BY KAREN GATELY
If you search online for the definition of ‘brand’, you’re likely to come up with something like this one from entrepreneur.com, “The marketing practice of creating a name, symbol or design that identifies and differentiates a product from other products.”
In a highly competitive world with the pressure on many organisations to lift their game intensifying, leaders are wise to define brand more broadly as the reputation that underpins consumer confidence and inspires buying decisions.
A leader in the field, Richard Mosley, wrote in the Journal of Brand Management, “The discipline of employer brand management takes a more holistic approach to shaping the culture of the organisation, by seeking to ensure that every people management touch-point is aligned with the brand ethos of the organisation.”
Mosley goes on to argues that “in providing a robust mechanism for aligning employees’ brand experience with the desired customer brand experience, and a common platform for marketing and HR, employer brand management represents a significant evolution in the quest for corporate brand integrity.”
You don’t have to look too far or wide to find examples of organisations who have failed spectacularly in maintaining customer trust in their brand. As a risk and compliance professional, you’ve no doubt seen for yourself what happens to an organisations brand and subsequently profits when trust is lost.
Findings of the Royal Commission in Australia into misconduct in the Banking, Superannuation and Financial Services Industry provides endless examples of a lack of integrity and poor behaviour. It’s not difficult to see the challenging road ahead for these organisations as they work to rebuild their brand and earn trust.
As Commissioner Hayne commented, “Very often, the conduct has broken the law. And if it has not broken the law, the conduct has fallen short of the kind of behaviour the community not only expects of financial services entities but is also entitled to expect of them.”
So, what is culture? Put simply culture is the way things are typically done. It’s entirely possible for an organisation to be confronted with behaviours from within their ranks, that are not reflective of Tthe culture. Once off, exceptions to the rule while problematic are not reason alone to ring the culture alarm bell.
Reflecting on behaviours identified by the Banking Royal Commission, it’s evident the issues exposed were far from isolated incidents of poor decision making or selfish actions on the part of random individuals.
What was revealed is that in pursuit of profits and personal gain, people across the industry have behaved in ways that are abhorrent to most decent-minded people. In many instances, these behaviours were instructed, encouraged and rewarded by the organisations they worked for.
Contemplate for a moment on what it’s like to do business with you, your team or business. Do your customers experience a level of service that earns their trust and inspires them to keep coming back? Do internal customers feel respected and supported?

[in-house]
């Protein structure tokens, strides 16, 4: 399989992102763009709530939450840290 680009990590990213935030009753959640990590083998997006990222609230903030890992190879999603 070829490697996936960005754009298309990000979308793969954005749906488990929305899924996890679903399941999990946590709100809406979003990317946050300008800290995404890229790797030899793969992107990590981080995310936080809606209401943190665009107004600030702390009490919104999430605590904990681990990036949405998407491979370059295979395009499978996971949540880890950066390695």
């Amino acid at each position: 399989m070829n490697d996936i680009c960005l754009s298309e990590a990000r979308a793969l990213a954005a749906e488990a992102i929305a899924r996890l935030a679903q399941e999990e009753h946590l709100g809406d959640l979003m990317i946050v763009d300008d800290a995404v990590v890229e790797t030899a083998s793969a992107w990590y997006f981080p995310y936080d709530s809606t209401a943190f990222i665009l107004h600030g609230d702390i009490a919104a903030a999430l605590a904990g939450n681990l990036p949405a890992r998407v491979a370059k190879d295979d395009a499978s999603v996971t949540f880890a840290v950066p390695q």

Do people who are on the receiving end of what you do, trust that you are operating for a spirit of goodwill and positive intention? What influence do your collective attitudes and behaviours have on the satisfaction and loyalty your customers and colleagues typically feel.
Creating a powerful brand through people starts with being clear about what is expected and needed. Leaders are wise to invest in ensuring every person on the team understands what successful behaviours look like. In other words, ensure a clear line of sight between how people go about their jobs and the influence that has on brand reputation.
Build an understanding of the touchpoints between your customers and business, and the opportunities people have to influence trust and loyalty. Create awareness of the ways in which behaviour influences not only what people think, but also their subconscious reactions to your brand in the future.
Reflect on for yourself on when you have held an opinion about an organisations brand but have struggled to identify exactly why you feel the way you do. Sometimes people don’t even bother to work out the answer. They simply move on to a brand they feel better about.
Creating a great culture is unquestionably influenced by the quality of hiring practices. Getting it right from the start requires a disciplined and uncompromising approach to selecting people who are aligned with the organisation’s values.
From there what matters most is that people are held accountable for the standard of behaviour they bring, and influence they have on your organisations brand. Reward and recognise brand ambassadors and take decisive steps to address the attitudes and behaviours of those who are not.
Karen Gately is the founder of Corporate Dojo, and a leadership and people-management specialist. Karen works with leaders and HR teams to drive business results through the talent and energy of people. She is the author of The People Manager’s Toolkit: A Practical Guide to getting the best from people (Wiley) and The Corporate Dojo: Driving extraordinary results through spirited people.